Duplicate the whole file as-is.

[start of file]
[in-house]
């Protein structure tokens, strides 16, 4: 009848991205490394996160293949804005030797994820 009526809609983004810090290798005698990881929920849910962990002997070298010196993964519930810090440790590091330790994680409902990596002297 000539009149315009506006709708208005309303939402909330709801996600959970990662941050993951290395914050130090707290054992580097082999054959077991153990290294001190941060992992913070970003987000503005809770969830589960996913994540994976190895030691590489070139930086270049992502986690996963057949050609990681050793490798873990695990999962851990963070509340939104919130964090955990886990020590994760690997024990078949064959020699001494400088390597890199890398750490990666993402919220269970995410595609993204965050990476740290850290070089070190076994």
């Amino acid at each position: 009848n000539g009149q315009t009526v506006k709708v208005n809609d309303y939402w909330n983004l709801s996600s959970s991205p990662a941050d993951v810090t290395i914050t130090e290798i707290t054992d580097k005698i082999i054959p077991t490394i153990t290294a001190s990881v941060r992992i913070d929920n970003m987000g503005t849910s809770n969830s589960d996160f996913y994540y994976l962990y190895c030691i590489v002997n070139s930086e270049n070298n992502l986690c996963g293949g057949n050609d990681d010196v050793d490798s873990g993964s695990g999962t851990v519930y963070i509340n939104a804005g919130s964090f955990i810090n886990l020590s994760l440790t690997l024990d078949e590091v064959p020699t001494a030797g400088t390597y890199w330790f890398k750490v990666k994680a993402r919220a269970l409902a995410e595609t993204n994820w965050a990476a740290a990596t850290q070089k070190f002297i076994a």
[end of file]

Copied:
[in-house]
């Protein structure tokens, strides 16, 4: 009848991205490394996160293949804005030797994820 009526809609983004810090290798005698990881929920849910962990002997070298010196993964519930810090440790590091330790994680409902990596002297 000539009149315009506006709708208005309303939402909330709801996600959970990662941050993951290395914050130090707290054992580097082999054959077991153990290294001190941060992992913070970003987000503005809770969830589960996913994540994976190895030691590489070139930086270049992502986690996963057949050609990681050793490798873990695990999962851990963070509340939104919130964090955990886990020590994760690997024990078949064959020699001494400088390597890199890398750490990666993402919220269970995410595609993204965050990476740290850290070089070190076994």
């Amino acid at each position: 009848n000539g009149q315009t009526v506006k709708v208005n809609d309303y939402w909330n983004l709801s996600s959970s991205p990662a941050d993951v810090t290395i914050t130090e290798i707290t054992d580097k005698i082999i054959p077991t490394i153990t290294a001190s990881v941060r992992i913070d929920n970003m987000g503005t849910s809770n969830s589960d996160f996913y994540y994976l962990y190895c030691i590489v002997n070139s930086e270049n070298n992502l986690c996963g293949g057949n050609d990681d010196v050793d490798s873990g993964s695990g999962t851990v519930y963070i509340n939104a804005g919130s964090f955990i810090n886990l020590s994760l440790t690997l024990d078949e590091v064959p020699t001494a030797g400088t390597y890199w330790f890398k750490v990666k994680a993402r919220a269970l409902a995410e595609t993204n994820w965050a990476a740290a990596t850290q070089k070190f002297i076994a």